Quick Look – Midnight Protocol (#JustOnePercent 91/100)

Developer: LuGus Studio
Release Date: October 13, 2021
MSRP: $14.99


I’m honestly not sure if it’s unusual or not, but for someone who’s so very much attached to her computer (and has been for most of her life), I have never really had much interest in programming. Because of this, hacking games have never held much appeal for me – sure, it’s a cool concept in the abstract, but I always figured I’d have to know something about how to talk to computers to have it not just be a big ol’ confusing mess. While I won’t say that Midnight Protocol makes hacking simple, it wasn’t nearly as overwhelming as I had feared.

You play as Data, a pretty serious hacker who has just recently – and just barely – gotten away with it. A friend sets you up on a pretty basic system, and you’re ready to jump back into the game. Since your skills might have atrophied a little while you were locked up, they give you a couple of easy tasks to get you back on your sneaky cyber-feet, as it were.

The tutorial is maybe a little slow paced for people familiar with the basic concepts involved in hacking games, but it was just about perfect for me. By default the game is turn-based (although you have the option to change that to real time once you complete the tutorial for the first time), and on each turn, you get two actions. After each turn, the system makes an effort to trace you, and you are definitely going to want to accomplish your mission and get out before it does.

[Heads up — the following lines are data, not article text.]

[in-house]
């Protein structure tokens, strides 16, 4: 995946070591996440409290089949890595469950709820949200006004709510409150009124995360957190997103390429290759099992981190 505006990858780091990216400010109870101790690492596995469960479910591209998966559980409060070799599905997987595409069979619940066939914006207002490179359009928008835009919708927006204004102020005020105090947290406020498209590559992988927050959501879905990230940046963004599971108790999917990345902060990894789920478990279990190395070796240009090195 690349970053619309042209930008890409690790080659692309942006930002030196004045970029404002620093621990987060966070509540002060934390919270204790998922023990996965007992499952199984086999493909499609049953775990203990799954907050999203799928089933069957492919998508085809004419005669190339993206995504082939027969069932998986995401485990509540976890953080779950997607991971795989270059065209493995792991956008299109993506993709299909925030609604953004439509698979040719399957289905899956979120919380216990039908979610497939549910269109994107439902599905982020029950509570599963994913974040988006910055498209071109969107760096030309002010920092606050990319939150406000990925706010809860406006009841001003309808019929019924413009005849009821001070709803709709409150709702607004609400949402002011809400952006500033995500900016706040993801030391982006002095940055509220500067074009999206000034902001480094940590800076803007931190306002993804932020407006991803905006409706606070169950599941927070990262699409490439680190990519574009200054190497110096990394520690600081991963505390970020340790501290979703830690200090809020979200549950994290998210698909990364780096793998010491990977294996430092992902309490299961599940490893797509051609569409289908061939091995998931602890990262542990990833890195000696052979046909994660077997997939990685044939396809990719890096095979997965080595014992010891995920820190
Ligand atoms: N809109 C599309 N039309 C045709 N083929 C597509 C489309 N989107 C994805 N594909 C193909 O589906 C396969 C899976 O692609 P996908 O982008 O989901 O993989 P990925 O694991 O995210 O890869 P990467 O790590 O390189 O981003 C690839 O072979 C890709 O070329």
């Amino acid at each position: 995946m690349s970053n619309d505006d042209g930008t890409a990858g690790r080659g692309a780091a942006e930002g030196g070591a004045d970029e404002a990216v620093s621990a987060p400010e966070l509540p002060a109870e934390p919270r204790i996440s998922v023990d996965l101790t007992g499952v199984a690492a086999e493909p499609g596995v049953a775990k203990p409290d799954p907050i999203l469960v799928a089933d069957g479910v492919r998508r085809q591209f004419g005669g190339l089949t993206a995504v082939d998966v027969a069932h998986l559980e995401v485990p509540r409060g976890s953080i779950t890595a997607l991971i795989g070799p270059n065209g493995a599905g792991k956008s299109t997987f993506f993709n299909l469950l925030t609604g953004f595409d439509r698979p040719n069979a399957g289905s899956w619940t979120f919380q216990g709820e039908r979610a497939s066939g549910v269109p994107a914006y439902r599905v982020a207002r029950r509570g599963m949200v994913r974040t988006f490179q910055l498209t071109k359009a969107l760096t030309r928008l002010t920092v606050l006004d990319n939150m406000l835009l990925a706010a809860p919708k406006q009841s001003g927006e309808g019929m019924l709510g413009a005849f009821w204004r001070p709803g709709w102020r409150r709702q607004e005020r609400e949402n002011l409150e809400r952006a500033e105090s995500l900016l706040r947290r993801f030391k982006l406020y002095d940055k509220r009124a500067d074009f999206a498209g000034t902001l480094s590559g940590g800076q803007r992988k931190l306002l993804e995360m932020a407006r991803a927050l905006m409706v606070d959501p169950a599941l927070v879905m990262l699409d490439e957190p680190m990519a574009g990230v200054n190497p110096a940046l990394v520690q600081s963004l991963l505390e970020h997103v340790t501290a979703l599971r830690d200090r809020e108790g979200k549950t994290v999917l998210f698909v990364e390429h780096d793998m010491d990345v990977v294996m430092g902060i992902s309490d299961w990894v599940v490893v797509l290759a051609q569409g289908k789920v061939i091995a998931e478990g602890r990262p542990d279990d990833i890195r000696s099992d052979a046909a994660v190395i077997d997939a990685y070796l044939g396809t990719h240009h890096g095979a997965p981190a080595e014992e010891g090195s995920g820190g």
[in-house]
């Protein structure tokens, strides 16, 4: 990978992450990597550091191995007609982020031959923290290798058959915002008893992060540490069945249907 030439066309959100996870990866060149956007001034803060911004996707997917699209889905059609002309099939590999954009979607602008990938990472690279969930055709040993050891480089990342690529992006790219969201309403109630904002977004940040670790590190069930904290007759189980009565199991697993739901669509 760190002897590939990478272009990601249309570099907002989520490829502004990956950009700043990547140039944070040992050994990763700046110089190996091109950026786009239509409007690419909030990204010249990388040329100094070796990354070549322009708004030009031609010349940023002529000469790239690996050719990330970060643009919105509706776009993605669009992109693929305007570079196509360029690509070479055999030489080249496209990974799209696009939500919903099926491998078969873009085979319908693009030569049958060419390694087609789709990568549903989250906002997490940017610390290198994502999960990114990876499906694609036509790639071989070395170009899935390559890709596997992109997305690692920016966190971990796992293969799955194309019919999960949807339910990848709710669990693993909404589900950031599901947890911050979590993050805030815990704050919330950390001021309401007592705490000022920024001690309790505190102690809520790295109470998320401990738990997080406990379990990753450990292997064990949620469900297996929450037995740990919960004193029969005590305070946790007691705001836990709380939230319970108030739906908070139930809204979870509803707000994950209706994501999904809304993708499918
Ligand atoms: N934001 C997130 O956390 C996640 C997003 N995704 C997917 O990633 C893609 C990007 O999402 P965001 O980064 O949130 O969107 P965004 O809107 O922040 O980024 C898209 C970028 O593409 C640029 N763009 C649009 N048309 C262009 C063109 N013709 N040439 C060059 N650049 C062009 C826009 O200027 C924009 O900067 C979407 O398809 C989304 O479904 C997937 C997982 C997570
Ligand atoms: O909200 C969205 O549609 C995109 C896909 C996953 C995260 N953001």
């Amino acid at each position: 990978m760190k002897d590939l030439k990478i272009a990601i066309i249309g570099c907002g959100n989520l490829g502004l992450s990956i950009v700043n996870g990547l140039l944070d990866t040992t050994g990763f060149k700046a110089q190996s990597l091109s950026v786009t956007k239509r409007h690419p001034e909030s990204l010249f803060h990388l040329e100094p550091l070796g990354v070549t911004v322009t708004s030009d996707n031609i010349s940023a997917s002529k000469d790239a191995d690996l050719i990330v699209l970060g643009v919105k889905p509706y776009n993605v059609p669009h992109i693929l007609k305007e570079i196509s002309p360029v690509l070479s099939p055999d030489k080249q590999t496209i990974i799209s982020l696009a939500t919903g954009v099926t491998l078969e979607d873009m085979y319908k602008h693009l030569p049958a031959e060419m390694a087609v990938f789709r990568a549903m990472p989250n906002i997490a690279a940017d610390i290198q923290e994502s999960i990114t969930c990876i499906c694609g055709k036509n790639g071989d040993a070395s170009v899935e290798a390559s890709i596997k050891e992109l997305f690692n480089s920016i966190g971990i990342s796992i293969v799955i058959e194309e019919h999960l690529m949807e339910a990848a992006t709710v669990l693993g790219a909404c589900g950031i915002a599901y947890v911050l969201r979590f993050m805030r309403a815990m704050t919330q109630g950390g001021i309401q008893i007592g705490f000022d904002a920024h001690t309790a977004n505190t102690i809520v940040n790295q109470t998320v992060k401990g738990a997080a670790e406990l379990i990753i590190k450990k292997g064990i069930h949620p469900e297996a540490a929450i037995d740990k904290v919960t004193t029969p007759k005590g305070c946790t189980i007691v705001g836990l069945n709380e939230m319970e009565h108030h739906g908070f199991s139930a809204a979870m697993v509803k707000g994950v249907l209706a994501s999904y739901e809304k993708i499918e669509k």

Each tutorial mission teaches you something else about the game, whether that be additional types of moves you can make, different nodes you might encounter while hacking, or more complex things you may run into which are trying to stop you from doing whatever it is you’re in the system to do. I can only speak for myself, but I made a lot of mistakes, even in the earliest levels, partially because I’m impatient, and also partially because I didn’t find the mechanics to be super-intuitive.

The graphics are super simple, but it really fits the aesthetic. The story is drip-fed to you, and once you complete the tutorial, you’ll find yourself doing missions to kill time between the arrival of emails which push things forward. For me, that’s where I started to lose interest; I just wasn’t invested enough in the game play to want to have to replay side missions over and over until I got them right. The missions are short enough, and it doesn’t take terribly long to reboot a mission gone wrong, but I just wasn’t jazzed enough about what I had seen to want to keep going.

I can’t say that I disliked Midnight Protocol, and it’s a game I might someday wander back to. Unfortunately I don’t have any basis for comparison to tell if it’s a “good” hacking game or not. What I can say is that it felt straightforward enough that if I get a sudden urge to play a hacking-focused game, this is one I would likely return to rather than looking for something else to scratch the itch.


SteamDB estimates that Midnight Protocol has sold between 5,800 and 16,000 copies on Steam. It’s currently got a Very Positive Steam rating, with the players who wouldn’t recommend it mostly referencing the random nature of the probability based gameplay elements and the missions that have hard turn limits as reasons they didn’t care for it. It is ranked 1131 out of 10,967 games released in 2021.

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